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The Trayvon Martin case has gotten relatively quiet, so is it time to revisit who first helped spread the story? Bob Schieffer said on Sunday that Mark Strassmann, who works in the network’s Atlanta bureau, was first. Richard Prince noted yesterday that Strassmann’s story appeared the same day Trymaine Lee’s piece in the Huffington Post was published: March 8. It’s probably wrong to ask which piece had bigger impact; they resonated in different ways.
Strassmann was also credited with being first in a March 25 New York Times piece by Brian Stelter, who wrote:
The first national attention appears to have come from CBS News, on March 8, after the network’s southeast bureau, based in Atlanta, was tipped off. Mark Strassmann, a correspondent, and Chris St. Peter, a producer, contacted the family’s lawyer, Benjamin Crump, and then sent an e-mail suggestion to a group of “CBS This Morning” producers. “We can interview the victims’ parents tomorrow,” they wrote in the e-mail, promising an exclusive. Within 40 minutes, the producers had said yes.
Stelter notes that Lee’s piece, and another on TheGrio.com, were also published March 8. Recently, Tracie Powell wrote for Poynter that the three people who deserved credit for moving the story are Lee, Ta-Nehisi Coates and Charles Blow. (I think you could also argue that Jonathan Capehart played a big role.)
Poynter’s Kelly McBride did a very thorough forensic examination of how the story traveled, giving particular credit to bloggers:
African American bloggers around the country started telling the story. Nick Chiles at MyBrownBaby.org wrote, “These kinds of stories cut me deeply because I see my own life, my own son, my own circumstances, all up in the details.” South Florida single mom blogger known as DebsVintageSoul wrote, “I am grateful for Social Media and the Internet that brings us these important stories and make it less likely that people like Trayvon Martin will live and die and vanish away without leaving an imprint.”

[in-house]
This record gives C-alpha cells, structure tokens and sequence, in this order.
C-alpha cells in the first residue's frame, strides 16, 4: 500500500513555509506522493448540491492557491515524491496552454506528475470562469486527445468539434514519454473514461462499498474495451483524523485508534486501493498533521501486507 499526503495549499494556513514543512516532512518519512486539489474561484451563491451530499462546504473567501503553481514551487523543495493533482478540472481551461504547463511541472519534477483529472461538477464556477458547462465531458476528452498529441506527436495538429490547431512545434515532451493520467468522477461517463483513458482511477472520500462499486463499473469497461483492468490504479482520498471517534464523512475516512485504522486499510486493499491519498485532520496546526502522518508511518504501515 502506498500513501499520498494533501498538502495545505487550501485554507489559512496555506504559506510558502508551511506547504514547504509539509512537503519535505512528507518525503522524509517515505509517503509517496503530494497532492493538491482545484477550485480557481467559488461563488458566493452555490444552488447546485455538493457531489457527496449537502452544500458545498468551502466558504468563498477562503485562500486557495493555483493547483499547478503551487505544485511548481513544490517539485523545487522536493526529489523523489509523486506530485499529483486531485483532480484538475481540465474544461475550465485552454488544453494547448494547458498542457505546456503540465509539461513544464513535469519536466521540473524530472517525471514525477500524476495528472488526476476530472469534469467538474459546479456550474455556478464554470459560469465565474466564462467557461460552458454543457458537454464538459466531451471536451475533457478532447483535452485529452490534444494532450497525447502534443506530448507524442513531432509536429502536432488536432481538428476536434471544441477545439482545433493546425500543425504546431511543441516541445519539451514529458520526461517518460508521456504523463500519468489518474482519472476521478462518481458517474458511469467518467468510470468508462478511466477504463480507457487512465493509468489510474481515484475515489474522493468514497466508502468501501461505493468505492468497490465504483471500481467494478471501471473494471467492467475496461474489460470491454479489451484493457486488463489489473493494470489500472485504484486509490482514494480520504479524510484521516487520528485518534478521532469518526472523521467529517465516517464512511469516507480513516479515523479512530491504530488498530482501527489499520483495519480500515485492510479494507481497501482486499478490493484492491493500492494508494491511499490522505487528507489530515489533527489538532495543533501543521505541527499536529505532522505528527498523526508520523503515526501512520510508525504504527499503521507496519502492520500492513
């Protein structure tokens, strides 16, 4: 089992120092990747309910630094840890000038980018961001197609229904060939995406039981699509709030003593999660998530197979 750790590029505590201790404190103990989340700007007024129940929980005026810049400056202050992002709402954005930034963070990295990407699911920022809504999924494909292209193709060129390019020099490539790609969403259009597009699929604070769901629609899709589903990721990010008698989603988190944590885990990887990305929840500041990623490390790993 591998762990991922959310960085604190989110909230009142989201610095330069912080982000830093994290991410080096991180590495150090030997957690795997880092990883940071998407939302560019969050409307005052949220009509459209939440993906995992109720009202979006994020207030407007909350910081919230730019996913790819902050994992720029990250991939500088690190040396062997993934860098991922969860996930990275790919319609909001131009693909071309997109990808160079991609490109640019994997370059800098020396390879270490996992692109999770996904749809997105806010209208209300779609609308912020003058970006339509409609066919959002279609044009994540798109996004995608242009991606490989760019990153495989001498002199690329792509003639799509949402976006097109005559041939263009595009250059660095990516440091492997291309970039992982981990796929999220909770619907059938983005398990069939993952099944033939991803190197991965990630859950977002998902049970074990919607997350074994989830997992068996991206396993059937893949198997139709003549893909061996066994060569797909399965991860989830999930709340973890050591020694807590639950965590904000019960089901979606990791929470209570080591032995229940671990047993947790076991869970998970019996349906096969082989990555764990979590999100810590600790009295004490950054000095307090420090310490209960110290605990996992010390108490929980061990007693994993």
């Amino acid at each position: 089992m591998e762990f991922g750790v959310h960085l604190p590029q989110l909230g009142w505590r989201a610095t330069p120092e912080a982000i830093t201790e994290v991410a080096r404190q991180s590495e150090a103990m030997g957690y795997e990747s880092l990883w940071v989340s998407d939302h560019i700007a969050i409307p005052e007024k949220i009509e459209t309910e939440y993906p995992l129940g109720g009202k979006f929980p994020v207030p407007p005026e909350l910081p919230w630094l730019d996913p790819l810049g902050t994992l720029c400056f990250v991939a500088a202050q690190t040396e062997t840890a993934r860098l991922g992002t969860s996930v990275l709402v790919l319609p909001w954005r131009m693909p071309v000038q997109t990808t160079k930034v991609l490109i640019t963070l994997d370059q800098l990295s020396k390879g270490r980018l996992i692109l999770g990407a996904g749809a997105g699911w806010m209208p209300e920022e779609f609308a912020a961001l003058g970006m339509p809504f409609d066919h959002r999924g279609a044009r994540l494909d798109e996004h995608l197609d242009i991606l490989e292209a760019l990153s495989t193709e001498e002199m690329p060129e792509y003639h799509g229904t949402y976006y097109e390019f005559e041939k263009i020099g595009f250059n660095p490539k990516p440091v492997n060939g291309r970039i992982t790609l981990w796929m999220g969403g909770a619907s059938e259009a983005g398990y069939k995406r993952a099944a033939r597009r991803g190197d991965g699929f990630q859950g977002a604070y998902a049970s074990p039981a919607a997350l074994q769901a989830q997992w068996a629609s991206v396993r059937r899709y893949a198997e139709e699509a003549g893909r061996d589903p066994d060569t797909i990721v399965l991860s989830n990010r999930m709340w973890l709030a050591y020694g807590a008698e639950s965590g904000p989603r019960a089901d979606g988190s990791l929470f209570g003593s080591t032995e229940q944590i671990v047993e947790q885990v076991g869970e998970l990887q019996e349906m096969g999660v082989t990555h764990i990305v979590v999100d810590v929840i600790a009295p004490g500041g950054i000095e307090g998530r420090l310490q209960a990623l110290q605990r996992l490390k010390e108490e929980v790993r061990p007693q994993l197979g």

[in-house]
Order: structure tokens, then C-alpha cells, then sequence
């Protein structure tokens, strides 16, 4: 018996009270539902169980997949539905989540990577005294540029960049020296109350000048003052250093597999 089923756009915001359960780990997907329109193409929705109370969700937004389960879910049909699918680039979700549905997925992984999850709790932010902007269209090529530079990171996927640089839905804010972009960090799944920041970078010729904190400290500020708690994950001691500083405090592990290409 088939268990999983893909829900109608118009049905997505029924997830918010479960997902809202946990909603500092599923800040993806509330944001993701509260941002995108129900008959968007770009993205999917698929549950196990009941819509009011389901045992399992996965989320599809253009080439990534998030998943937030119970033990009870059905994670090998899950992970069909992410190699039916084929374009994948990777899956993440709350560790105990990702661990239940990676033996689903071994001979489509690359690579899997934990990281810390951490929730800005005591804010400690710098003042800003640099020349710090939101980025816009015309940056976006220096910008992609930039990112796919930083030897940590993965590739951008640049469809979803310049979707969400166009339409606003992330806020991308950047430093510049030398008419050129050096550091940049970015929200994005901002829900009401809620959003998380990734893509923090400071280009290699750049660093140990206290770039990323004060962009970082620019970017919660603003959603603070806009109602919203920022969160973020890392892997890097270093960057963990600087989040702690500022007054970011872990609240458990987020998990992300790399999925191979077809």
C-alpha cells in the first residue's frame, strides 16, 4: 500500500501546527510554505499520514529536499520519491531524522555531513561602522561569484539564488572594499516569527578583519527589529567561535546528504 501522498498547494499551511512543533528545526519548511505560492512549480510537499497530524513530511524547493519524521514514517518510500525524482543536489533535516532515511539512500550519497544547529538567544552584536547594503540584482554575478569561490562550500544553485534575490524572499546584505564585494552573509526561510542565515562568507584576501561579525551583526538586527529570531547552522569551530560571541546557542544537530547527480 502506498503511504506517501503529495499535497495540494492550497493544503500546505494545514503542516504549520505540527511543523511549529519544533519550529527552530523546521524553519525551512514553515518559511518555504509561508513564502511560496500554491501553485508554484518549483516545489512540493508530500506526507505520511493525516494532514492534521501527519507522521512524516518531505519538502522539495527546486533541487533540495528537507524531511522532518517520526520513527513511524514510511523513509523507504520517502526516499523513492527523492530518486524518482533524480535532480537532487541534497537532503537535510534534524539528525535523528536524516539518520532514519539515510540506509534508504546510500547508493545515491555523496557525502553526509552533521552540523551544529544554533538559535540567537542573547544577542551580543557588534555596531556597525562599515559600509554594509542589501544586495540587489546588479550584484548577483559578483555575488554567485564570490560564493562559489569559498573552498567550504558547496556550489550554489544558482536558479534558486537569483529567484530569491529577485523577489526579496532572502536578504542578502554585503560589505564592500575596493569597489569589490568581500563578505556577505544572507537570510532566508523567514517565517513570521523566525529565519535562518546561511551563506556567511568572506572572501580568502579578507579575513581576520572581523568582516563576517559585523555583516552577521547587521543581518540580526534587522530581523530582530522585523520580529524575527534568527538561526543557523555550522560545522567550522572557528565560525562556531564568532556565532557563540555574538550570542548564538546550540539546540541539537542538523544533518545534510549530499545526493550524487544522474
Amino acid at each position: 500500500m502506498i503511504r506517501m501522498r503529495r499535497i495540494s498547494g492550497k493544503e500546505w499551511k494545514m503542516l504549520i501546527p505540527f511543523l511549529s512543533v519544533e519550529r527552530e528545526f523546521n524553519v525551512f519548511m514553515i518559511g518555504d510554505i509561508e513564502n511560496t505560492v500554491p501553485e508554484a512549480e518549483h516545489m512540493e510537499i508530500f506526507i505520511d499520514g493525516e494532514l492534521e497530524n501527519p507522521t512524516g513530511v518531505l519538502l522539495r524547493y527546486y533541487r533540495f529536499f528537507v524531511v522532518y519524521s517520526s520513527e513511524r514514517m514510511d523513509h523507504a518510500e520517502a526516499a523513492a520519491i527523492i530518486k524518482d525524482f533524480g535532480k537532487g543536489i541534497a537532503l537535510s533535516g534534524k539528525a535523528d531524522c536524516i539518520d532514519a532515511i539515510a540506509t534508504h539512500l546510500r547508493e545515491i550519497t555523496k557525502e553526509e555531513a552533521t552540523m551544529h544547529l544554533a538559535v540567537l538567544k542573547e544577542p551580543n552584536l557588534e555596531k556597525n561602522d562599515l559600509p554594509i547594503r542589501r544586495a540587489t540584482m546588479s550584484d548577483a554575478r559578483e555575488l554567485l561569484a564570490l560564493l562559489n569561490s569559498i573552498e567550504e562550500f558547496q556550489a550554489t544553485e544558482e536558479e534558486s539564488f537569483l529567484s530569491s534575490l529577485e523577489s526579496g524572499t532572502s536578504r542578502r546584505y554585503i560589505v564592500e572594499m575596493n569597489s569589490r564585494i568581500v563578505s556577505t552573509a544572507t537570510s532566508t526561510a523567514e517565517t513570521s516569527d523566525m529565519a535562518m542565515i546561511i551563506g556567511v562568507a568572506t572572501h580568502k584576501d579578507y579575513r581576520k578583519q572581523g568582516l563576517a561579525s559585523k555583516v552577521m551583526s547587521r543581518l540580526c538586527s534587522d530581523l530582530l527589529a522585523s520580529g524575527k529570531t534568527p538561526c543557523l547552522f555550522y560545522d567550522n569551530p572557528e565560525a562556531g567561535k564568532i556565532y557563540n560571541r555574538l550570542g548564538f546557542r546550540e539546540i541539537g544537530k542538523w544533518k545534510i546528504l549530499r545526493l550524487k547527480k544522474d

Also in Trayvon Martin media news: The Miami Herald and the Orlando Sentinel are among the media organizations filing motions requesting access to the file of George Zimmerman, who is accused of second-degree murder in Martin’s death. “[L]awyers for the news agencies pointed out that the lawyers never notified the media organizations of their request to seal documents, and never showed actual evidence that a future jury would be prejudiced by the coverage,” David Ovalle reports.
Zimmerman’s attorney filed a motion asking Judge Jessica Recksiedler to recuse herself, because her husband works with attorney Mark NeJame, who is analyzing the case for CNN. “Exactly what the motion says was not clear because the court file is sealed, but Recksiedler is almost certain to grant it,” Rene Stutzman reports. “Under Florida law, all a person needs to show is a reasonable belief that the judge might not be fair.”